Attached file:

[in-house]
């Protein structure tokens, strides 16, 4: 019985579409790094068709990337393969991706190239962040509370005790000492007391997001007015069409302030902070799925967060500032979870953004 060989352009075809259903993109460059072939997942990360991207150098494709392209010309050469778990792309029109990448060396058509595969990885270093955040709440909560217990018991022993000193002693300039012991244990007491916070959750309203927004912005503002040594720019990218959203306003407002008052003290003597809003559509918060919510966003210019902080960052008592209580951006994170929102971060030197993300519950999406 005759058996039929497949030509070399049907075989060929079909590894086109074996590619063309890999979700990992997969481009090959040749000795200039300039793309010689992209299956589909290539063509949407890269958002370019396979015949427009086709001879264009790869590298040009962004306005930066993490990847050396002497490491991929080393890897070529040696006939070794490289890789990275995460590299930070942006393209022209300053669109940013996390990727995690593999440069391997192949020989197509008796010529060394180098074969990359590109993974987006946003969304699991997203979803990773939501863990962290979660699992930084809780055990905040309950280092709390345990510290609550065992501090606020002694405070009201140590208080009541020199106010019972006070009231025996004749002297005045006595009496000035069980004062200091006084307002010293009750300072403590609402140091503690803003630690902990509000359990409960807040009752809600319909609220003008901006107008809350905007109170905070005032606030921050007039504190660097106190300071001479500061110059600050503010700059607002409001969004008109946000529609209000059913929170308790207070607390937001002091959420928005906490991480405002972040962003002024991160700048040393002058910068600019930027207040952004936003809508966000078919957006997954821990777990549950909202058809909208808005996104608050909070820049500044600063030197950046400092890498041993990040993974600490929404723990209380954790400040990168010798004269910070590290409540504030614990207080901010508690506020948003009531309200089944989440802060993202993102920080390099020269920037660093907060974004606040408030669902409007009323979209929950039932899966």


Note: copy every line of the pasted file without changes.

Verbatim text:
[in-house]
């Protein structure tokens, strides 16, 4: 019985579409790094068709990337393969991706190239962040509370005790000492007391997001007015069409302030902070799925967060500032979870953004 060989352009075809259903993109460059072939997942990360991207150098494709392209010309050469778990792309029109990448060396058509595969990885270093955040709440909560217990018991022993000193002693300039012991244990007491916070959750309203927004912005503002040594720019990218959203306003407002008052003290003597809003559509918060919510966003210019902080960052008592209580951006994170929102971060030197993300519950999406 005759058996039929497949030509070399049907075989060929079909590894086109074996590619063309890999979700990992997969481009090959040749000795200039300039793309010689992209299956589909290539063509949407890269958002370019396979015949427009086709001879264009790869590298040009962004306005930066993490990847050396002497490491991929080393890897070529040696006939070794490289890789990275995460590299930070942006393209022209300053669109940013996390990727995690593999440069391997192949020989197509008796010529060394180098074969990359590109993974987006946003969304699991997203979803990773939501863990962290979660699992930084809780055990905040309950280092709390345990510290609550065992501090606020002694405070009201140590208080009541020199106010019972006070009231025996004749002297005045006595009496000035069980004062200091006084307002010293009750300072403590609402140091503690803003630690902990509000359990409960807040009752809600319909609220003008901006107008809350905007109170905070005032606030921050007039504190660097106190300071001479500061110059600050503010700059607002409001969004008109946000529609209000059913929170308790207070607390937001002091959420928005906490991480405002972040962003002024991160700048040393002058910068600019930027207040952004936003809508966000078919957006997954821990777990549950909202058809909208808005996104608050909070820049500044600063030197950046400092890498041993990040993974600490929404723990209380954790400040990168010798004269910070590290409540504030614990207080901010508690506020948003009531309200089944989440802060993202993102920080390099020269920037660093907060974004606040408030669902409007009323979209929950039932899966």